He was the one who insisted we get together every other year for Thanksgiving. Even though I live in the same area as him, it felt like too much for me to do. I dreaded it, in fact. He could be an ass, quite frankly, and who wants to spend a "family" holiday with family that just makes you feel less connected? That's how I felt and I would have told you I knew for sure my feeling was right. But then "the ass" got lung cancer, right around Thanksgiving time two years ago. And he died about six months later. And in that six months I learned more about the connection that runs in blood than in any other time in my life. 

It's easy to think you were born into the wrong family, but I happen to believe we choose the family we're born into for a reason. I know I once felt that this man, this brother who was nothing like me and who seemed to like to hurt peoples' feelings, was less my brother than many of my friends. But when things become real and you're faced with losing part of the foundation of who you are, things change. 

When I was born, my family had eight members. Up until adulthood, those were the people who defined my life, whether I liked them or not. The need for them felt greater then, but it never went away. Starting at the age of 21, parts of that foundation got chipped away as members began to die. First my mother, then my father, then my brother. (We always seem to pull together for deaths, for not for our own living selves, oddly.) And when nearly half that foundation is gone, you feel the teetering as you try to find a new sense of balance. This whole part about disenfranchisement and loss of support systems made me think of why tomorrow is so important, whether you like it or not.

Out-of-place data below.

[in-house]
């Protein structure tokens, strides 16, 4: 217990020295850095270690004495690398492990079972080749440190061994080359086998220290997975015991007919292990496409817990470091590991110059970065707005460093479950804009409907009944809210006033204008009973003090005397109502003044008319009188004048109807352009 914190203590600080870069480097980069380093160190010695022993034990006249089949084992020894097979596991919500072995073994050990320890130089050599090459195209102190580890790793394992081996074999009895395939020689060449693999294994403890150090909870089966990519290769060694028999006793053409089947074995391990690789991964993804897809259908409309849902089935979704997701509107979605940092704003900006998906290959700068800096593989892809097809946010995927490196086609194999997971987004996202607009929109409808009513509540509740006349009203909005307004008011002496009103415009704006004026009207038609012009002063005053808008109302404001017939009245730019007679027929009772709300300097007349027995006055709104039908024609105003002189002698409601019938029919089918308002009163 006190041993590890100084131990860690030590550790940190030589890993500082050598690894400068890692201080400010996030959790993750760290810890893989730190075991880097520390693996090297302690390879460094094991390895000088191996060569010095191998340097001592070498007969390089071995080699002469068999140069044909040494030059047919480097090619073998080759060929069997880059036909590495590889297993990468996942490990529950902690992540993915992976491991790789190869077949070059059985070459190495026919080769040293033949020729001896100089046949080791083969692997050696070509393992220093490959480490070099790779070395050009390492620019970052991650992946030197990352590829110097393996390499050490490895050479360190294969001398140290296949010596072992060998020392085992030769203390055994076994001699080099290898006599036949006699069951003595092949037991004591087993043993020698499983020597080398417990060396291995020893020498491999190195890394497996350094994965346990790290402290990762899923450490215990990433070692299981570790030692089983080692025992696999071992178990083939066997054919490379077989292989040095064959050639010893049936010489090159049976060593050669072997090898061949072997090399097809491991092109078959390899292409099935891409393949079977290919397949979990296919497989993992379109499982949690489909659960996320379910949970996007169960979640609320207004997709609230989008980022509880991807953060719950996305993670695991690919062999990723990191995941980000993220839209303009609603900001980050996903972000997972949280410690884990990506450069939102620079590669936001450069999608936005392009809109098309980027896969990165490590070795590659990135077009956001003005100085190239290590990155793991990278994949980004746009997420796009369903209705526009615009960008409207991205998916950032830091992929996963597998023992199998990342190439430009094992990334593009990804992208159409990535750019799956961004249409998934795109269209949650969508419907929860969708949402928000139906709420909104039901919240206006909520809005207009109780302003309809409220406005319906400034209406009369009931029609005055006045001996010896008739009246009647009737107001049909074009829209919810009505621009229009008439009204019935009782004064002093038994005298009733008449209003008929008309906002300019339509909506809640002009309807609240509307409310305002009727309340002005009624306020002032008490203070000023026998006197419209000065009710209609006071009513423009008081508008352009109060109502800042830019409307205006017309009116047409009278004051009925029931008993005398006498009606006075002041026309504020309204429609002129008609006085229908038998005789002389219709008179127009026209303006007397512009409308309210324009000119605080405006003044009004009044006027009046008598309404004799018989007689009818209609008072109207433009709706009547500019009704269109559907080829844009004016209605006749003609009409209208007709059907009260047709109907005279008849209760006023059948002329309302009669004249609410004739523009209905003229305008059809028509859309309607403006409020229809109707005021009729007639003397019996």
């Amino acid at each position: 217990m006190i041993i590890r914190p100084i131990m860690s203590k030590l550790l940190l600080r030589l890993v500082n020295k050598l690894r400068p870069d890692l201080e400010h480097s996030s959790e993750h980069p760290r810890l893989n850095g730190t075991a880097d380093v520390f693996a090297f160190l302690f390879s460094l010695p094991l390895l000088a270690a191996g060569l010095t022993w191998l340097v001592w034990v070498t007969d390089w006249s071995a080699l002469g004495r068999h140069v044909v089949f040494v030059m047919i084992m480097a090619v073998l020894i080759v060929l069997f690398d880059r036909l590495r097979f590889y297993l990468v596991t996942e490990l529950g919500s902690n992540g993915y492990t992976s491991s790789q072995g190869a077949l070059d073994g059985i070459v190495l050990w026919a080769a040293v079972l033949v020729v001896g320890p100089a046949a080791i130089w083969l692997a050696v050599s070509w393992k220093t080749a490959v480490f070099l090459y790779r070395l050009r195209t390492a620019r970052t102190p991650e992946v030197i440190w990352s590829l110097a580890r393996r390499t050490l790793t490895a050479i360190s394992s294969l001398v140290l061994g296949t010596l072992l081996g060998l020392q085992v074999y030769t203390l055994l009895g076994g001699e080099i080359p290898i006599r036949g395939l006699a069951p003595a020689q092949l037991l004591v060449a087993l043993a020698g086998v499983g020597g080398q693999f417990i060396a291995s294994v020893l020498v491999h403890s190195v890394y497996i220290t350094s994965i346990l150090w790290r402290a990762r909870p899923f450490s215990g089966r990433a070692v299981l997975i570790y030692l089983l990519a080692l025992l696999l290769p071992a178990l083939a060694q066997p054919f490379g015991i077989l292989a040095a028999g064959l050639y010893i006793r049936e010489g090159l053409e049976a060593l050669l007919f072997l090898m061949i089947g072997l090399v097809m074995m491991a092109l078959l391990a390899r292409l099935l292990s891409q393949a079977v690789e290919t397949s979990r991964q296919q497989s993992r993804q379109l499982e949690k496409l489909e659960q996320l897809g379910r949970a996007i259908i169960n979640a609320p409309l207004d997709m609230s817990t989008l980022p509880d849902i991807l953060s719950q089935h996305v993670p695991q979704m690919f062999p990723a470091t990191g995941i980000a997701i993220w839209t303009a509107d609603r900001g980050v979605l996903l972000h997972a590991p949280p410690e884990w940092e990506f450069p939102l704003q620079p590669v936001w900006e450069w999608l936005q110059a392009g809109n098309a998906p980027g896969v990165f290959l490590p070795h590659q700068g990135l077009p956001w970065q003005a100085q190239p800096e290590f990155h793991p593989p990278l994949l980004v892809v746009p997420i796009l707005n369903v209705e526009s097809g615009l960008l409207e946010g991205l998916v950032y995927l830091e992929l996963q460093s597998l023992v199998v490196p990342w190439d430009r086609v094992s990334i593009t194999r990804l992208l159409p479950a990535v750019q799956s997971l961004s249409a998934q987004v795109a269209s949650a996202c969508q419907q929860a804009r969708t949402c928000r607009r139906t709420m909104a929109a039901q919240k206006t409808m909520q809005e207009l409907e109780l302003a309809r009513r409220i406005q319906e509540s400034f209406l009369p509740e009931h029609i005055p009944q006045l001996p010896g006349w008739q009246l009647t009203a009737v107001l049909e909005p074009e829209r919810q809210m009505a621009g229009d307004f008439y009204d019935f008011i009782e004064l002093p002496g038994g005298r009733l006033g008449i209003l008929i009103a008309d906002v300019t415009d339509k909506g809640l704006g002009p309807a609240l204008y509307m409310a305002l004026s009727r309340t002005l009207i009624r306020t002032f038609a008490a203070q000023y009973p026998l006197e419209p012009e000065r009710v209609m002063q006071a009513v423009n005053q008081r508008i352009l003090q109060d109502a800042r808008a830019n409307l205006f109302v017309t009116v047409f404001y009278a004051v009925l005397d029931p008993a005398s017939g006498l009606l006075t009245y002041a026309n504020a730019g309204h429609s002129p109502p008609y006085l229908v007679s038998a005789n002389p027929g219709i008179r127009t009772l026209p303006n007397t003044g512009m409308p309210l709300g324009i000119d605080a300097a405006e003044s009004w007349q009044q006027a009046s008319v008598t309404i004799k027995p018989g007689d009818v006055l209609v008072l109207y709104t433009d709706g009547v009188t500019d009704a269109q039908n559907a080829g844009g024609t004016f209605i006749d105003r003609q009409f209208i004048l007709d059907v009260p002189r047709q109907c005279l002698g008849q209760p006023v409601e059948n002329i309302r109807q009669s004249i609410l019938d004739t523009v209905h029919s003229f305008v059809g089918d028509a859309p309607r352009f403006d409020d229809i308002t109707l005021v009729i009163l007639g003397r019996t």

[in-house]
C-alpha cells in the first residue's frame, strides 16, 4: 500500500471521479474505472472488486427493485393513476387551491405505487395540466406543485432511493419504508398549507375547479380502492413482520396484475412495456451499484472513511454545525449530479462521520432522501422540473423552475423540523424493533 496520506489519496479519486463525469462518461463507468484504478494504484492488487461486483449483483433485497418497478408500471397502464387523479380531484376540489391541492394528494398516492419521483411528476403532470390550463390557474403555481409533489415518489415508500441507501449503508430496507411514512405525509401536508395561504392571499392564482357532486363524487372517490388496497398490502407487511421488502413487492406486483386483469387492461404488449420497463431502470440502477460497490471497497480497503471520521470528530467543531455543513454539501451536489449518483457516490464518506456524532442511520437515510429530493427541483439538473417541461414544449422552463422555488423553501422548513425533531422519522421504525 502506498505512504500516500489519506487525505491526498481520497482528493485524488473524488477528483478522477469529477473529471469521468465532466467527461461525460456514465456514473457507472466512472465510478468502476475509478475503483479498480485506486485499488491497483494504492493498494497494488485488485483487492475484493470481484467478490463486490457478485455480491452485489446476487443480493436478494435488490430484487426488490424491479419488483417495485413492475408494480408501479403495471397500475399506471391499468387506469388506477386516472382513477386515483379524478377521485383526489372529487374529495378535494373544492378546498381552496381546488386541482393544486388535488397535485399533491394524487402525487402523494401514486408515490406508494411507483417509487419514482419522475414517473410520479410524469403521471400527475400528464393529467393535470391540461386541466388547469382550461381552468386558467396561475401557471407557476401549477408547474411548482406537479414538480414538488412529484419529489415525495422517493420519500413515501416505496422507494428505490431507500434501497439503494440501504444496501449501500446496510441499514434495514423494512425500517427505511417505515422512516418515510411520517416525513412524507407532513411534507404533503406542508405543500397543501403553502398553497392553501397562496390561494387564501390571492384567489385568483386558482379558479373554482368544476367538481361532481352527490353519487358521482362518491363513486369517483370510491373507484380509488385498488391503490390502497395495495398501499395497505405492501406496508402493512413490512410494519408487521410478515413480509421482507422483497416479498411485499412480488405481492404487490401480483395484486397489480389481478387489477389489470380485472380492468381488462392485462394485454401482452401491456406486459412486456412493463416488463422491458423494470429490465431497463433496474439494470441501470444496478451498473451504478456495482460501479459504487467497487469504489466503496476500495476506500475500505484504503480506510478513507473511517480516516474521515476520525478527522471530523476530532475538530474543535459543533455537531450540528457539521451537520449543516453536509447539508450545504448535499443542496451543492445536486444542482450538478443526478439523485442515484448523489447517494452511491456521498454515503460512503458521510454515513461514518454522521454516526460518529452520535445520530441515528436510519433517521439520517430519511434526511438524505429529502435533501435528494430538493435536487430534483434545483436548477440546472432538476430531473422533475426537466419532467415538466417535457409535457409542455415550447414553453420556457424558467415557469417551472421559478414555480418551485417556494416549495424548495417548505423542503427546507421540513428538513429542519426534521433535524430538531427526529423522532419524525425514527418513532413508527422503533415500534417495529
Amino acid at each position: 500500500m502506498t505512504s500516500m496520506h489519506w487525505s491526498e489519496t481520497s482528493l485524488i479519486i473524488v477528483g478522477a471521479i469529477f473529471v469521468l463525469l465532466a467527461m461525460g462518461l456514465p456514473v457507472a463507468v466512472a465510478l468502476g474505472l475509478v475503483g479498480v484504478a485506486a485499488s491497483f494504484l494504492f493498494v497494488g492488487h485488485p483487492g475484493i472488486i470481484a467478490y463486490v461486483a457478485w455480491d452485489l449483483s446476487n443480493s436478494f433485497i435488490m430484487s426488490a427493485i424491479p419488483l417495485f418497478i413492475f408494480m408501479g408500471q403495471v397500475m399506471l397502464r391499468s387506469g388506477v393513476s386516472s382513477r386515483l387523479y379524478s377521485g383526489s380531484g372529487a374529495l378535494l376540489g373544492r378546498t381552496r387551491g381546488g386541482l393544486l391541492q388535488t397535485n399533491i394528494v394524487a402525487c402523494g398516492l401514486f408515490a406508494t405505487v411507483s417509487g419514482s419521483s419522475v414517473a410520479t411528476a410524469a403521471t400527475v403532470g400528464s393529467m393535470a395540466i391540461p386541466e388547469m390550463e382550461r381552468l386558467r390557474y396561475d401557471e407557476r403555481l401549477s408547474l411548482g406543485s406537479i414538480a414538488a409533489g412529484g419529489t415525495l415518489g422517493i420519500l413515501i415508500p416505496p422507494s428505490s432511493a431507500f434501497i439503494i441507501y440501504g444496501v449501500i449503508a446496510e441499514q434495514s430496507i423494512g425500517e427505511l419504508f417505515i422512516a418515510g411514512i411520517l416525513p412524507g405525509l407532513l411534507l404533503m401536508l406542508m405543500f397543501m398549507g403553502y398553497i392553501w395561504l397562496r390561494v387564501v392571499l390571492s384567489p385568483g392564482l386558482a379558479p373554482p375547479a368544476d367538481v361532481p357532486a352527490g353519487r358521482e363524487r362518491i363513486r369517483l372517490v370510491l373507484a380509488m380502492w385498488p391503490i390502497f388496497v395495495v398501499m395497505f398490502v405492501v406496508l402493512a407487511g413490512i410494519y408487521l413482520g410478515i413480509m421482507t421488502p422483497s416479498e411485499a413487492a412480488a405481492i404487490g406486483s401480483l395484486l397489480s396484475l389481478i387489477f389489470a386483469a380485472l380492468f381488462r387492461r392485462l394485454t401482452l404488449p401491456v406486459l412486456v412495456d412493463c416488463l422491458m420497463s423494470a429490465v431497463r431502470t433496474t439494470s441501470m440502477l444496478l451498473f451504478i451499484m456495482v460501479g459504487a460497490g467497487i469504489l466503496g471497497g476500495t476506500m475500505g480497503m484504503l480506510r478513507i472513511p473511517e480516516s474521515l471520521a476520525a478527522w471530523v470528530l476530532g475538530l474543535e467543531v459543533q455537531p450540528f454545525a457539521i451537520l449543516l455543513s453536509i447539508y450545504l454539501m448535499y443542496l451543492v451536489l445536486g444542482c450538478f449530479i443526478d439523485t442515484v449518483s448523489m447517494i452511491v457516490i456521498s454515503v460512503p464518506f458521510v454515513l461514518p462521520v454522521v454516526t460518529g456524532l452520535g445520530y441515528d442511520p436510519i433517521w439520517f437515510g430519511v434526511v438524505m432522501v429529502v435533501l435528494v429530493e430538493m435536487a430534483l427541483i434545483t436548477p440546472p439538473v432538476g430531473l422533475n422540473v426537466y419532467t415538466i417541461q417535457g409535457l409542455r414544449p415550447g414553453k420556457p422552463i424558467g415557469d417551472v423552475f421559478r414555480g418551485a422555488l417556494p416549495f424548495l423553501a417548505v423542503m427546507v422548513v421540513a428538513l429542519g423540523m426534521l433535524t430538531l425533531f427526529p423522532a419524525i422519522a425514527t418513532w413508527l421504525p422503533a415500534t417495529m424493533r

I won't spend this year with family. I have a brother I could have invited over, but I chose to go solo this year because I didn't feel like hosting. Now that the one brother who insisted we get together is dead, there's no telling when or if we'll all be in the same room again. I only have one sibling I don't talk to and it's not a situation of my choosing. He can't even articulate why he no longer talks to me and we used to be best friends. I thought. I've tried to reconcile, but he's not interested. And there were times in my life that I felt disinterested about being friendly with one family member or another myself. 

We come up with other "families" to be a part of and we justify our stance in holding our blood family at arm's length, but it's really more complicated than that. There are roots that go incredibly deep with the people who shared the first couple of dozen years of our lives with us. We can't brush them off as easily as we pretend we can. Inside, we're hurt. Inside, we're like Lucy banging on the window while everyone else seems to live their lives. But that's not the case. Without you, they also have a hole. They also have a crack in their foundation. And we're all just too proud to acknowledge it. 

So Happy Thanksgiving! Haha. 

Sorry to be so deep and dreary. It's just that sometimes we can't be thankful for something until we no longer have it. And that's the message for this Thanksgiving. It's a holiday meant for connection, not separation. Even if you're there in body, you still need to be there in spirit. If you have a happy family you love to see, good for you. But if you don't, part of the problem might be the cage you placed around your heart when it comes to these people—people who know your vulnerabilities and fears more than anyone else. 

Only you have the key to that cage around your heart. Even if you feel they're the ones that caused the pain, put the key in the lock and try to open it. Even if they don't reciprocate. I'm a very stubborn person, but I now know from personal experience that all the righteousness in the world means nothing when you realize the value of family too late.